Review – Batman #44: Selina Through the Years

Reading Time: 3 minutes
Batman #44 variant cover
Selina chooses the wedding dress. Image via DC Comics

Batman #44 – Tom King, Writer; Mikel Janin, Joelle Jones, Artists; June Chung, Jordie Bellaire, Colorists

Ratings:

Ray – 9/10

Corrina: Selina Steals a Wedding Dress

WARNING: SPOILERS BELOW

Ray: Tom King takes a break from the big storylines and major crises to do a done-in-one issue in Batman #44, the lead-up to the big Batman/Catwoman wedding scheduled for Batman #50. And he’s got two of his best artists along for the ride, as this issue is split into two distinct parts. Mikel Janin does a series of gorgeous double-page spreads detailing the history of the Batman/Catwoman relationship from its earliest days, and King goes in some unexpected directions here. He seems to be going off and expanding on the Grant Morrison theory that every Batman story ever written actually happened, so Batman and Catwoman’s first meeting is heavily influenced by the Golden Age (thankfully, without the infamous “Papa Spank” line). The story chronicles Catwoman’s early days as an unrepentant thief, to her first hints of love for Batman, to her eventual reformation and the many ups and downs they’ve had since.

Joelle Jones, meanwhile, has a different kind of challenge. While Janin has to summarize a seventy-year character arc into a few spreads, Jones winds up telling a solo spotlight for Catwoman without any dialogue. This segment starts with Selina and Bruce together at night, only for Selina to sneak out in the silence for one of her trademark heists, using a depth charge to blow a hole in…a wedding boutique? That’s right, it’s dress-shopping, Catwoman style. I kind of would have liked Harley and Ivy to be here for this (and might those two have a wedding of their own to plan for soon, after the last issue? We can hope.), but King and Jones go for a minimalist approach as Selina puts her own spin on a dress and finds something that perfectly suits her and her distinctly non-committal approach to what side of the hero-villain divide she falls on. Jones does an amazing job of telling a story with only facial expressions, and the final scene between Selina and Alfred is a nice touch. As we build towards the wedding, this book continues to hit on all cylinders.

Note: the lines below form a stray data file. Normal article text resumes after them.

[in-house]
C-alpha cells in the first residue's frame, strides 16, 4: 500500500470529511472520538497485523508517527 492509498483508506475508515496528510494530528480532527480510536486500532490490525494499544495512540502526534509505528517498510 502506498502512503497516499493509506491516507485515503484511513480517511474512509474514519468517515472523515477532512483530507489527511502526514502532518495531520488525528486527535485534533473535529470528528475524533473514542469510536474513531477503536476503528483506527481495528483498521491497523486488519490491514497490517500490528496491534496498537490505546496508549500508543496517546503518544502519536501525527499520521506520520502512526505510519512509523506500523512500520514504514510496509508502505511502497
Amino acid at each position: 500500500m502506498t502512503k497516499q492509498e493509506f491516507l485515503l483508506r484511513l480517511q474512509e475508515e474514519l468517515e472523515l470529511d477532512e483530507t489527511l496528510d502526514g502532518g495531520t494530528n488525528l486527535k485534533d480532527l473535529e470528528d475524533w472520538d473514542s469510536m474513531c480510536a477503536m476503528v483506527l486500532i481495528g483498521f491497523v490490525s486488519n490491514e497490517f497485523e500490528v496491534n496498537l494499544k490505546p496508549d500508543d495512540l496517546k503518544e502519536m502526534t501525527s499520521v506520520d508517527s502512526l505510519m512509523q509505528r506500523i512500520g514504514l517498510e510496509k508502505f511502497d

Batman #44 page 6
Golden/Silver Age Selina? Image via DC Comics

Corrina: It’s the art that is the star here, as Janin has so many gorgeous pages that I despair of ever being able to afford any of them, should he decide to sell them at cons. For a long-time Selina fan, the trip back through her history was interesting, especially his dizzying array of outfits. (It’s very good that Janin never goes full Balent during that period of her history.)

Jones, of course, kills in his silent segments.

And yet I remain discomforted by the portrayal of Selina. This is the first issue that we see from her point of view and she’s silent, for the most part. We see how the history of Bat/Cat has developed. But we still see little of Selina’s inner life and how she moved past her fear/opposition to commitment. Having read Selina for years, I’m not fully convinced that she would care at all about a big wedding and the right wedding dress but that would be a minor issue if I felt her character had been more fully realized. I hope that’s coming before Batman #50.

To find reviews of all the DC issues, visit DC This Week.

Disclaimer: GeekDad received this comic for review purposes.

Advertisements

Get the Official GeekDad Books!